Flavor – Can food be boiled “extra fast/hard” in water


Once water is boiling you can either leave the heat on quite high, or turn it down a bit so that it just keeps boiling. Apart from extra water vaporating, does this have any effect on the taste of food you're boiling (meat, vegetables, eggs, etc.)?

With just common sense we could get to the following reasoning:

  • The liquid water is max 100°C (right?), beyond that it should vaporize (right?)
  • Water vapor could be hotter than 100°C (but how much, in normal cooking conditions?)
  • When boiling water, the vapor originates at the bottom of the pan
  • So technically the foot could be "hit" by this vapor, thus being heated above 100°C

Even if the above reasoning is correct, the questions would still be: would it matter how much you heat boiling water beyond 100°C? Can you significantly change the taste of boiled food by "boiling it really hard" or "boiling it slowly"?

Best Answer

The most obvious thing is nothing to do with heat/temperature. The rapid boil agitates the food a lot, to the point that if the food is soft, it can pretty much tear it apart. You probably don't really want disintegrated food, but smaller pieces do cook faster, so I suppose you can look at this as a rapid boil cooking faster from a certain perspective. It certainly cooks differently.

The other big thing is that rapidly boiling water will recover faster when you add food to it. It's not because the water itself is hotter, but the pot is, and the stove is too if it's electric. So you want a rapid boil to start, even if you don't need it later.

As for heat/temperature, there are differences between a full rolling boil and a slow boil, but not really what you're suggesting.

At a rolling boil, the water is mixing well enough that effectively it's all at 100°C. At a slow boil, it's really only boiling at the bottom, with a few little bubbles floating up from there, so most of the water is actually a bit below 100°C.

This difference is bigger than any effect from steam coming into contact with food; the heat capacity of water is substantially greater than that of steam, the steam isn't under pressure so it won't be above 100°C, and the food will be in contact with water more of the time than steam anyway.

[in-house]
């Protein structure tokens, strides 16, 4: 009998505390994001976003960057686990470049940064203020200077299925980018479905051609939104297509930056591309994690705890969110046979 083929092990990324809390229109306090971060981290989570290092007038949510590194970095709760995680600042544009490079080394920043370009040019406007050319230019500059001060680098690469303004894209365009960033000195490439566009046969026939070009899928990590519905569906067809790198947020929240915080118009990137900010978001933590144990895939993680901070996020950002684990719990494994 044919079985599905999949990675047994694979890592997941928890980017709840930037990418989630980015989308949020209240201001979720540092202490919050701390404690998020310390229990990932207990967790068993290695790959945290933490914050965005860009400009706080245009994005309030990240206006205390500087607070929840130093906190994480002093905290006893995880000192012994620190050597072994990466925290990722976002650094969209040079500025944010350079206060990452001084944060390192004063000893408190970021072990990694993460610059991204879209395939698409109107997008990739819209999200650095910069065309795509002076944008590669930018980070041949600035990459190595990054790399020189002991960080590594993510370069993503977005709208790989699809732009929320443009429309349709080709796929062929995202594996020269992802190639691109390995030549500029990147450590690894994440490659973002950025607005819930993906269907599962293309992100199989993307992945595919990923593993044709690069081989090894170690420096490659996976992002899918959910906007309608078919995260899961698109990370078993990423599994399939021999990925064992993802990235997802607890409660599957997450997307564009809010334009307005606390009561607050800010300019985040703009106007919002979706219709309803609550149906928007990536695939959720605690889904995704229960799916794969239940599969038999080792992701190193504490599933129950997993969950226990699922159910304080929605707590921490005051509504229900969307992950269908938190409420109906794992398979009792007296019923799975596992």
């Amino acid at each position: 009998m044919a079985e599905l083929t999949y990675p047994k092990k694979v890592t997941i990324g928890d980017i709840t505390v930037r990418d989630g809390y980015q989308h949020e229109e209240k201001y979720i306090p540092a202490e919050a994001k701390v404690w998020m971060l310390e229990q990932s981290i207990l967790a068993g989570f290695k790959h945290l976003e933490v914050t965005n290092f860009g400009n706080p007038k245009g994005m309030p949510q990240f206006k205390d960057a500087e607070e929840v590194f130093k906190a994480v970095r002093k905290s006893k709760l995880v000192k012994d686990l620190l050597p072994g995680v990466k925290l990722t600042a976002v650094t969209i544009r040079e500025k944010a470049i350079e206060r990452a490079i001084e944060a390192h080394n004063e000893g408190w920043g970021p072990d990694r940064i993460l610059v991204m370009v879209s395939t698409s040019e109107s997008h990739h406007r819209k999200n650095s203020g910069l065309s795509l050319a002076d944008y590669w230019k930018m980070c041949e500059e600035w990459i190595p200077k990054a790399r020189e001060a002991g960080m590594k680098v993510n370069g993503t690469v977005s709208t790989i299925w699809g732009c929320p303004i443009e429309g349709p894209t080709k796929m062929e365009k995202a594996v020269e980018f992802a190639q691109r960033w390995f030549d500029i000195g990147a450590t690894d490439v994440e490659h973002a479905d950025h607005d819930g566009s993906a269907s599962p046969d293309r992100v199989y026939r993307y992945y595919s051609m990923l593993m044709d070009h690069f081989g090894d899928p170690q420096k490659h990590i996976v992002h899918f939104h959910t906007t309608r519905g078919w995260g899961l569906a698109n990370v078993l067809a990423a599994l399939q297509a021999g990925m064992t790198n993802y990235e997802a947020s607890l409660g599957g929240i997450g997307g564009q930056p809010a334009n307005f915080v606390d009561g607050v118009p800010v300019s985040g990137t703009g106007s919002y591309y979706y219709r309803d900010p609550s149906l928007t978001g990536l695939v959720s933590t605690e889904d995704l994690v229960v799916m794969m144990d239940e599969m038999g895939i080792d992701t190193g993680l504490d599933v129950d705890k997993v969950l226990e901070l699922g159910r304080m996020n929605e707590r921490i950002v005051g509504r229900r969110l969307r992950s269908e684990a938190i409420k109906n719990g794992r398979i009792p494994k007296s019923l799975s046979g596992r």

Of course, if all you're doing is boiling water with a relatively small bit of food in it, it doesn't make a huge difference if the water's a little below boiling. But if you've got a lot of food and not that much water, like in a stew, the difference can become way more pronounced. Convection becomes inefficient, so at a simmer or a low boil the heat doesn't propagate from the bottom to the top very efficiently. That lets the temperature at the top be significantly lower, and so things will cook more slowly. Covering the pot does mostly mitigate this, if it's an option.

Finally, the bottom of the pan is substantially hotter than the water, and if you've turned the stove up higher to make it boil faster, it'll be even hotter, so food that comes into contact with it will cook (or more likely, scorch) faster. That's not directly due to the faster boil, of course, just the heat being transferred from the stove to the pot, but they go hand-in-hand.

So yes, things do sometimes cook faster at a rolling boil (what you call "boiling it really hard") than at a slow boil, but it's not because of steam coming into contact with the food, and once it's truly boiling, adding even more heat doesn't really change anything in terms of heat.